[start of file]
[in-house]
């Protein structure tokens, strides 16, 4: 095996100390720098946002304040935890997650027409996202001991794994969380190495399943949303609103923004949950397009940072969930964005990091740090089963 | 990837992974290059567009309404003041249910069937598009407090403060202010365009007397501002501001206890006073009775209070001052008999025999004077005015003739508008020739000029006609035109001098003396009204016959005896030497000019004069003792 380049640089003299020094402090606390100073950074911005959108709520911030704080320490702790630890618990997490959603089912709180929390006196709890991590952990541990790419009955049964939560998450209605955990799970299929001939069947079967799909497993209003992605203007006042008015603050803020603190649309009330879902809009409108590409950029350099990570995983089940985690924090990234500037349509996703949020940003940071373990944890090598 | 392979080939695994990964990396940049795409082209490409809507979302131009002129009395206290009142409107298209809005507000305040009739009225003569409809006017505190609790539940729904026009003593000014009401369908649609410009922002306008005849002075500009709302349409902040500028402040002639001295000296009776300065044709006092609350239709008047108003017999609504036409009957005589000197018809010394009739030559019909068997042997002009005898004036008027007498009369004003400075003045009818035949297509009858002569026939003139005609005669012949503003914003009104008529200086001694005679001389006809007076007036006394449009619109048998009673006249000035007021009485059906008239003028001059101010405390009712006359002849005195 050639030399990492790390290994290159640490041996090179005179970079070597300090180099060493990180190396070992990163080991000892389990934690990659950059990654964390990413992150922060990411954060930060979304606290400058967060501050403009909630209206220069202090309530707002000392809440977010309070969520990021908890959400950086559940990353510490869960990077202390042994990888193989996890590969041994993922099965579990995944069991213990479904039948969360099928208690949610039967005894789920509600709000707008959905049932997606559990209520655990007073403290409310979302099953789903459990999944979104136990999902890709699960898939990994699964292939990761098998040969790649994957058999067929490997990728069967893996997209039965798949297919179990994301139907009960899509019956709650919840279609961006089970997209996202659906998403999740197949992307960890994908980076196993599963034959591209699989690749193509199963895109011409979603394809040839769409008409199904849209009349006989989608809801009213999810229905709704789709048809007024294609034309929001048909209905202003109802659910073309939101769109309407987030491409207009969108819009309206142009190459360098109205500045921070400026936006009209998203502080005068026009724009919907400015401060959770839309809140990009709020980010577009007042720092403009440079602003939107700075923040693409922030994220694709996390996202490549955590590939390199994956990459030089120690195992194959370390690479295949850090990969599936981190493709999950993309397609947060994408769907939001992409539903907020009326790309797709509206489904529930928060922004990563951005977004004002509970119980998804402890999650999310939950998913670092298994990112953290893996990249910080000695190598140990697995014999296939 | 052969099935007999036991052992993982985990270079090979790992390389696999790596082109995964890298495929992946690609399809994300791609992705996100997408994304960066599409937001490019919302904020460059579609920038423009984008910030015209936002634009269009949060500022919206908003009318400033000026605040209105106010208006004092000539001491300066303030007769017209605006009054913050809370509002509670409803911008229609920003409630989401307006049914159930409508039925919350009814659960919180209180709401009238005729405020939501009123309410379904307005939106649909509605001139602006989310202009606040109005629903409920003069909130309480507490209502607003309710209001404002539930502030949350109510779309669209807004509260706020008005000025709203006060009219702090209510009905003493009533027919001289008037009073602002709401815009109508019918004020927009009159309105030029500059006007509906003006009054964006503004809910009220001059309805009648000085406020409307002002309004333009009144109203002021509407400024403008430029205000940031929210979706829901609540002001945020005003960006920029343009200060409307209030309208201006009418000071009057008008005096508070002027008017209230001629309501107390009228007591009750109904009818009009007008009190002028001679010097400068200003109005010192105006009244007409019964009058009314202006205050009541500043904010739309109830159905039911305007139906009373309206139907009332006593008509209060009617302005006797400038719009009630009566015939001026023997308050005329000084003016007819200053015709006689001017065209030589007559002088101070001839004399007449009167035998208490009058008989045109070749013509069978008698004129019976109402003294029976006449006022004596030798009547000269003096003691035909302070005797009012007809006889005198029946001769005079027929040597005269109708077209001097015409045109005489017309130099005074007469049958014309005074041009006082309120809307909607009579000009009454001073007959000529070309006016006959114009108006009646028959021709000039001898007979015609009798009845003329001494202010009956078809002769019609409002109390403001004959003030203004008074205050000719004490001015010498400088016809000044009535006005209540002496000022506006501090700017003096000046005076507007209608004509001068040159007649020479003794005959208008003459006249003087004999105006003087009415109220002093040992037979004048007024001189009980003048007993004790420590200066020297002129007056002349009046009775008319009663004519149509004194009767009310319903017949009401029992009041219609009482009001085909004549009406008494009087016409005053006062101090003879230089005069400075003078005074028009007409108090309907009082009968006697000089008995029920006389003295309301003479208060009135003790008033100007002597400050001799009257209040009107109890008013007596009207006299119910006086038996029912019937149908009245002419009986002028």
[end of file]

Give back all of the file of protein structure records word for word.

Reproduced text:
[in-house]
């Protein structure tokens, strides 16, 4: 095996100390720098946002304040935890997650027409996202001991794994969380190495399943949303609103923004949950397009940072969930964005990091740090089963 | 990837992974290059567009309404003041249910069937598009407090403060202010365009007397501002501001206890006073009775209070001052008999025999004077005015003739508008020739000029006609035109001098003396009204016959005896030497000019004069003792 380049640089003299020094402090606390100073950074911005959108709520911030704080320490702790630890618990997490959603089912709180929390006196709890991590952990541990790419009955049964939560998450209605955990799970299929001939069947079967799909497993209003992605203007006042008015603050803020603190649309009330879902809009409108590409950029350099990570995983089940985690924090990234500037349509996703949020940003940071373990944890090598 | 392979080939695994990964990396940049795409082209490409809507979302131009002129009395206290009142409107298209809005507000305040009739009225003569409809006017505190609790539940729904026009003593000014009401369908649609410009922002306008005849002075500009709302349409902040500028402040002639001295000296009776300065044709006092609350239709008047108003017999609504036409009957005589000197018809010394009739030559019909068997042997002009005898004036008027007498009369004003400075003045009818035949297509009858002569026939003139005609005669012949503003914003009104008529200086001694005679001389006809007076007036006394449009619109048998009673006249000035007021009485059906008239003028001059101010405390009712006359002849005195 050639030399990492790390290994290159640490041996090179005179970079070597300090180099060493990180190396070992990163080991000892389990934690990659950059990654964390990413992150922060990411954060930060979304606290400058967060501050403009909630209206220069202090309530707002000392809440977010309070969520990021908890959400950086559940990353510490869960990077202390042994990888193989996890590969041994993922099965579990995944069991213990479904039948969360099928208690949610039967005894789920509600709000707008959905049932997606559990209520655990007073403290409310979302099953789903459990999944979104136990999902890709699960898939990994699964292939990761098998040969790649994957058999067929490997990728069967893996997209039965798949297919179990994301139907009960899509019956709650919840279609961006089970997209996202659906998403999740197949992307960890994908980076196993599963034959591209699989690749193509199963895109011409979603394809040839769409008409199904849209009349006989989608809801009213999810229905709704789709048809007024294609034309929001048909209905202003109802659910073309939101769109309407987030491409207009969108819009309206142009190459360098109205500045921070400026936006009209998203502080005068026009724009919907400015401060959770839309809140990009709020980010577009007042720092403009440079602003939107700075923040693409922030994220694709996390996202490549955590590939390199994956990459030089120690195992194959370390690479295949850090990969599936981190493709999950993309397609947060994408769907939001992409539903907020009326790309797709509206489904529930928060922004990563951005977004004002509970119980998804402890999650999310939950998913670092298994990112953290893996990249910080000695190598140990697995014999296939 | 052969099935007999036991052992993982985990270079090979790992390389696999790596082109995964890298495929992946690609399809994300791609992705996100997408994304960066599409937001490019919302904020460059579609920038423009984008910030015209936002634009269009949060500022919206908003009318400033000026605040209105106010208006004092000539001491300066303030007769017209605006009054913050809370509002509670409803911008229609920003409630989401307006049914159930409508039925919350009814659960919180209180709401009238005729405020939501009123309410379904307005939106649909509605001139602006989310202009606040109005629903409920003069909130309480507490209502607003309710209001404002539930502030949350109510779309669209807004509260706020008005000025709203006060009219702090209510009905003493009533027919001289008037009073602002709401815009109508019918004020927009009159309105030029500059006007509906003006009054964006503004809910009220001059309805009648000085406020409307002002309004333009009144109203002021509407400024403008430029205000940031929210979706829901609540002001945020005003960006920029343009200060409307209030309208201006009418000071009057008008005096508070002027008017209230001629309501107390009228007591009750109904009818009009007008009190002028001679010097400068200003109005010192105006009244007409019964009058009314202006205050009541500043904010739309109830159905039911305007139906009373309206139907009332006593008509209060009617302005006797400038719009009630009566015939001026023997308050005329000084003016007819200053015709006689001017065209030589007559002088101070001839004399007449009167035998208490009058008989045109070749013509069978008698004129019976109402003294029976006449006022004596030798009547000269003096003691035909302070005797009012007809006889005198029946001769005079027929040597005269109708077209001097015409045109005489017309130099005074007469049958014309005074041009006082309120809307909607009579000009009454001073007959000529070309006016006959114009108006009646028959021709000039001898007979015609009798009845003329001494202010009956078809002769019609409002109390403001004959003030203004008074205050000719004490001015010498400088016809000044009535006005209540002496000022506006501090700017003096000046005076507007209608004509001068040159007649020479003794005959208008003459006249003087004999105006003087009415109220002093040992037979004048007024001189009980003048007993004790420590200066020297002129007056002349009046009775008319009663004519149509004194009767009310319903017949009401029992009041219609009482009001085909004549009406008494009087016409005053006062101090003879230089005069400075003078005074028009007409108090309907009082009968006697000089008995029920006389003295309301003479208060009135003790008033100007002597400050001799009257209040009107109890008013007596009207006299119910006086038996029912019937149908009245002419009986002028």